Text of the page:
Case #1: Your banner covers most of the screen
When your banner is already the biggest on the screen, it’s more likely to contain the largest block. Desktop sites may not suffer from this problem because of the available screen real estate, but mobile sites don’t enjoy the same luxury.
The solution is obvious, make the banners as small as possible. Don’t add too much text to it and keep the message as short as possible. Use a ‘Learn more’ link for additional information. Use fonts that don’t take too much space.
Case #2 Your banner has scrollable text
If you look at this community thread on Google’s forum, you’ll find that the publisher’s banner is already small, but it contains a scrollable text block. The block is forming the LCP of the page. The probable reason can be that even when the text block is partially visible, its actual size is still the largest on the page. So, the bots are counting it as an LCP element. As we mentioned earlier that loading the cookie banner faster can be difficult due to its third-party integrations, this situation can lead to a poor LCP score.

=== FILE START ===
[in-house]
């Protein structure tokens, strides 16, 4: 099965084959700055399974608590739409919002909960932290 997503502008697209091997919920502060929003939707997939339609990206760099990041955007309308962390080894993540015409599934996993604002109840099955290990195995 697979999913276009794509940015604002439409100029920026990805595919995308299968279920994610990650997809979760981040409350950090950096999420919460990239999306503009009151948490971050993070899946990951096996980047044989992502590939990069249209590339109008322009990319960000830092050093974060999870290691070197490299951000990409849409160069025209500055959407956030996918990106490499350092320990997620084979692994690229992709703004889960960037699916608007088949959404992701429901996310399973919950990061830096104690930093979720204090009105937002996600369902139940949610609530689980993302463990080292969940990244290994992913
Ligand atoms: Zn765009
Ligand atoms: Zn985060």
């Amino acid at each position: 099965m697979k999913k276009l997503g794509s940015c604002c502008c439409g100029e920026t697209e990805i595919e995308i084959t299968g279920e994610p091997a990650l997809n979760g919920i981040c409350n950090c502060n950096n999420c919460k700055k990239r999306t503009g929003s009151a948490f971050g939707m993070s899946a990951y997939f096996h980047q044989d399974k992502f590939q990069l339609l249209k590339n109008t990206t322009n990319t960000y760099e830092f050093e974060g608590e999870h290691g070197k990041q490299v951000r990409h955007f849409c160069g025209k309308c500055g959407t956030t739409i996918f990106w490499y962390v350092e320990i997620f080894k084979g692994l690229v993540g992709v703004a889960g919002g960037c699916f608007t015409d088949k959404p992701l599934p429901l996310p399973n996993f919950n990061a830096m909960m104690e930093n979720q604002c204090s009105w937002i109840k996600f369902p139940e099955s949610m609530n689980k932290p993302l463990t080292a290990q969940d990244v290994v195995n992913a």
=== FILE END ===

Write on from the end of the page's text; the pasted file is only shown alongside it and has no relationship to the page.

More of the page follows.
An example of a cookie banner with a scrollable text block.
To avoid this problem, go with the type of banner we suggested in the previous case. Don’t add scrollable items to your consent banner.
Case #3: Your banner loading speed is slow
A slow banner can affect your LCP score in two ways. We’ve already discussed the first where it contained the largest text block. The second is when the banner’s loading speed is causing other elements to slow down. In such a case, the LCP element will be delayed, and the score will be hampered.
The best practice would be to load the banner asynchronously so that the page load is independent of the banner. It’ll have a significant impact on your page load speed. Just ask your developers to implement asynchronous calling to your consent banner/CMP. You can render the banner outside of the viewport and make it slide in as an overlay later.
Another suggestion is to implement pre-fetch or pre-connect so that the browser connects with your banner/CMP in optimum duration. You can refer to this article for help. Preloading your cookie consent script can also be helpful to speed up the process.